Becoming ever more indispensable in all aspects of the company, David began to interweave development and sales with his technical functions. He also began to travel for the company, and over the years wrote three books, over thirty papers and gave more than 100 presentations on best management practices to managers and technical staff in companies worldwide. By the time he retired from Robelle in 2001, the company had included in its corporate portfolio the likes of 3M, Pepsi, Exxon, and Boeing, with some 15% of all Fortune 500 companies among Robelle’s customers.
David believes that excellent communication skills have been indispensable to his work in the field and he strongly advises students contemplating a career in computer science not to neglect developing these skills. “Whether you’re going to follow the computer science path, and considering moving on to be a designer, or perhaps a software architect, whatever happens in those roles, you will have to communicate. And the more you move up the food chain, the more important your communication skills become. You’ve got to be capable of communicating to the business people what it is you’re doing and why it matters to the organization. Written communication is still the ‘core.’ Whether you’re producing a website that’s going to try and sell something, it’s still the content and the writing that are important. I believe it’s a critical fundamental skill.”
Another concept he promotes is that of students gaining real world experience via the co-op program. Having built his own “deep and broad” co-op experience, David views this work outside the classroom as fundamental to the whole learning experience. “The co-op program takes the theory and shows you real application. It starts introducing you to the real problems. A lot of problems don’t revolve around the code.” He elaborates by noting that many students are pleased when their code works in the lab, and says, “Good, that’s great, I’m really proud of you! But that’s step one in a very complicated long set of steps. You don’t have a product when it just runs in the lab. That’s something that most young entrepreneurs/engineers/computer scientist students don’t get. The product has…a lot of pieces to it. One is you have to be able to install it on a customer’s site. Two is you have to be able debug it on a customer’s site without all of your wonderful development tools. Out in the field is when the real problems start to show up.”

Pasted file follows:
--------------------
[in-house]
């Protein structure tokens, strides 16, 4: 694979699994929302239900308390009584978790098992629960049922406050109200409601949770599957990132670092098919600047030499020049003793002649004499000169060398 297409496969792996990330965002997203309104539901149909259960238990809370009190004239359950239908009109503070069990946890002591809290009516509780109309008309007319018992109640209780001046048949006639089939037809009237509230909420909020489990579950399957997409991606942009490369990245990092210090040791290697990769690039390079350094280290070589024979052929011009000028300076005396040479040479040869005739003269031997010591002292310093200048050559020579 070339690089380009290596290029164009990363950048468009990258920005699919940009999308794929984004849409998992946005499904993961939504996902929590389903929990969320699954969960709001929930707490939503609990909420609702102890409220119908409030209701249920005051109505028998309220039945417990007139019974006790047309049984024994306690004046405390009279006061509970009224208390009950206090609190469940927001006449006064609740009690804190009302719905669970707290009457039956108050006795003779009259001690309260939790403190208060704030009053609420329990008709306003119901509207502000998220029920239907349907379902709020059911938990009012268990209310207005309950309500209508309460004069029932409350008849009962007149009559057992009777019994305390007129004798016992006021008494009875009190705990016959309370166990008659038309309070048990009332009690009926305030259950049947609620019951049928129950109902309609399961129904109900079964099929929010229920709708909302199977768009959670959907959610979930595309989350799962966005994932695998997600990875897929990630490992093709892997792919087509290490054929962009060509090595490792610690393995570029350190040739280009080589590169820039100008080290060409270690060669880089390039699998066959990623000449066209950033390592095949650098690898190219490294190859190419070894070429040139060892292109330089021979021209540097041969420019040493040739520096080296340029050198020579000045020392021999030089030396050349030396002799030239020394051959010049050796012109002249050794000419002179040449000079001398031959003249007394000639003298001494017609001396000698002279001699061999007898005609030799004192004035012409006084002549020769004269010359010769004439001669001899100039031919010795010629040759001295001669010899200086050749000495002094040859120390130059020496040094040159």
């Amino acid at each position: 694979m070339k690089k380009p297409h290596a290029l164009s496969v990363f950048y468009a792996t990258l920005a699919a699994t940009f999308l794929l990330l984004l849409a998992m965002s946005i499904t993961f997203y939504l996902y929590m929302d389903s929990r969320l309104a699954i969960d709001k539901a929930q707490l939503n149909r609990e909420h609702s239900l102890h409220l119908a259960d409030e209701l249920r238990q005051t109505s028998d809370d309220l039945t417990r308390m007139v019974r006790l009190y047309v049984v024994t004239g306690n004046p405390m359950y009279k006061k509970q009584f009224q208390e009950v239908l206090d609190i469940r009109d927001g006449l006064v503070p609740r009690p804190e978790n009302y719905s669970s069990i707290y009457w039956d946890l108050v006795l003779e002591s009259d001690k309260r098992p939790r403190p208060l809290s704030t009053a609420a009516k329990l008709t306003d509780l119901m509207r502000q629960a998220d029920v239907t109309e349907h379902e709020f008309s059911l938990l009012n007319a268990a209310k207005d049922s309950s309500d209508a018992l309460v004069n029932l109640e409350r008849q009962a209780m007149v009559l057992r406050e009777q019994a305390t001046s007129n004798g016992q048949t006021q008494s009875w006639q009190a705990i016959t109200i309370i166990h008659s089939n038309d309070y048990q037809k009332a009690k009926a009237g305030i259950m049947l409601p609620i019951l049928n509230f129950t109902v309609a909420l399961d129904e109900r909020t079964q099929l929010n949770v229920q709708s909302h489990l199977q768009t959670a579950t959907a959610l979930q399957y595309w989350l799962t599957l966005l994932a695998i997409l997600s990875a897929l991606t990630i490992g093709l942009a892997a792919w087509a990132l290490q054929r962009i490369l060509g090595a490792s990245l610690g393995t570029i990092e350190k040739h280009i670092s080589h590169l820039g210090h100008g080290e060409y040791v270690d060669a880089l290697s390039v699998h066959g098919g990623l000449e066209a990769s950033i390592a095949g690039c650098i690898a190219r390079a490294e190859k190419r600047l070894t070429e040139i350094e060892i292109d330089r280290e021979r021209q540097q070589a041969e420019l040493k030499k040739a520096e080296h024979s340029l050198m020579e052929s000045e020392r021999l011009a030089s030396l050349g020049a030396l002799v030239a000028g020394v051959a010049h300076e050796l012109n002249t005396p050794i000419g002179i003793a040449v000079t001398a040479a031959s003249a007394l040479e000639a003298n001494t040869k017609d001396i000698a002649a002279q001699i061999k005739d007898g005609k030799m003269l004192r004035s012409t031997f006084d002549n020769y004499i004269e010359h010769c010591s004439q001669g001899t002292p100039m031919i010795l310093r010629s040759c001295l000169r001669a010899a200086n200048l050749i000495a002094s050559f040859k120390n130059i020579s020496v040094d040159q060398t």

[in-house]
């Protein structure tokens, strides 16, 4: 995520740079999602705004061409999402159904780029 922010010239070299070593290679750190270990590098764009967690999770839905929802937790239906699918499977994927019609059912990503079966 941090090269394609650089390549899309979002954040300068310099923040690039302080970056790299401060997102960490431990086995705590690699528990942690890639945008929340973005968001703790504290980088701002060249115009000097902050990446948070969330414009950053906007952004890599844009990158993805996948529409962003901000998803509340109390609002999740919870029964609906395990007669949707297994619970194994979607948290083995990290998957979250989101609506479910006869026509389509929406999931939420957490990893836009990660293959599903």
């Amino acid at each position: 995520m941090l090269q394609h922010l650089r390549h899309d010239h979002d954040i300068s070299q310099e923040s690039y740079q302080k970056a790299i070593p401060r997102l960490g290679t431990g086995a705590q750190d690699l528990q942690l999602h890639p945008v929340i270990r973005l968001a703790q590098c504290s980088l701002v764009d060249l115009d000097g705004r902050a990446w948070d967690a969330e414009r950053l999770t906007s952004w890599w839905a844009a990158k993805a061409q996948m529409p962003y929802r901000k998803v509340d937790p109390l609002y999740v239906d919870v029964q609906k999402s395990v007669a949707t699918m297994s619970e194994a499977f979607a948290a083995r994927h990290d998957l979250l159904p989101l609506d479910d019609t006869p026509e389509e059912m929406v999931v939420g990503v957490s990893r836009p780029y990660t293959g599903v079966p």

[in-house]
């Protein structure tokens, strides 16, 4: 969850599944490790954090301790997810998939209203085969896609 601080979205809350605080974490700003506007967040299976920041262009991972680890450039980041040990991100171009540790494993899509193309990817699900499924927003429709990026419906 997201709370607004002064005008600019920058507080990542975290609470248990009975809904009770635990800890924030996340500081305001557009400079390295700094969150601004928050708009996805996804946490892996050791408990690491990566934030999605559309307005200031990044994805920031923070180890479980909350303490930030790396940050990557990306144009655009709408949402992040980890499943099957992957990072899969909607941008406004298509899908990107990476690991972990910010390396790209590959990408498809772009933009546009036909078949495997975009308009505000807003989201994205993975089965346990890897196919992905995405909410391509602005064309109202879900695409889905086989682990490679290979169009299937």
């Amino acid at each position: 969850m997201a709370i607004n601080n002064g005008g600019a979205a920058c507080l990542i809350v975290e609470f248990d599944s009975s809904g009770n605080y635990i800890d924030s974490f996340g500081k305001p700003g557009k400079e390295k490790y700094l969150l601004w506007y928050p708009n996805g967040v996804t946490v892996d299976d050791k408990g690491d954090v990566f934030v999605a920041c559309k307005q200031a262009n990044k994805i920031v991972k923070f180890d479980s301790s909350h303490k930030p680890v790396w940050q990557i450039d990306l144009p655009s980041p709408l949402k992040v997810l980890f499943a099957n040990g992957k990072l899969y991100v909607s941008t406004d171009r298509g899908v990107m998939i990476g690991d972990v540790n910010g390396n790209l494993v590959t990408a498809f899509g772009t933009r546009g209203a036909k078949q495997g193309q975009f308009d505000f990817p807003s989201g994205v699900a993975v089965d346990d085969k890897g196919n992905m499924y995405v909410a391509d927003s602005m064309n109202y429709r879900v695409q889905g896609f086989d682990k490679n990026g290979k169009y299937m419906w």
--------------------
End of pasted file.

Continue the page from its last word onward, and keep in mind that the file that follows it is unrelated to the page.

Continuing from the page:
Having worked so extensively with businesses throughout his career, David was in a good position after retiring from Robelle to use his talents to help others. Through his consulting business David Greer Technology Solutions he now works with businesspeople in all aspects of entrepreneurship, tackling issues in sales and new business development, industry relationship management, and product performance. He also is vice president of sales and marketing for eOptimize, a firm that supplies software solutions for firms in need of making complex scheduling decisions. Through his work as an early stage investor, David analyzes businesses in need of capital and selectively invests in these firms. He and his wife, Karalee, have also worked closely with the United Way of Vancouver and they have endowed a scholarship in the UBC CS department. They also work closely with the B.C. Technology Social Venture Partners, a group of business leaders in Vancouver that provides philanthropic, business, and technical support for a variety of nonprofits in the region.
Not surprisingly, David’s energy levels are high for a myriad of personal and family pursuits. An active athlete since childhood, he works out five days per week and pursues a passion for photography. In 2001, he and his family boarded a sailboat commissioned in the south of France and sailed 10,000 kilometres in the Mediterranean basin for 24 months, during which time the adults home-schooled the children. He remembers this as “the adventure of a lifetime” that created memories of everything from midnight storms and navigational mishaps to the challenges of living in and alongside non-English-speaking countries for two years. Today those happy memories seem part of the fabric of the Greer household, in which high levels of energy are on display. “It’s noisy! It’s active! It’s social!” David says with delight. “Everyone tackles the things in their lives with enthusiasm and a great deal of energy,” and adds with another booming laugh, “What other way is there to be?”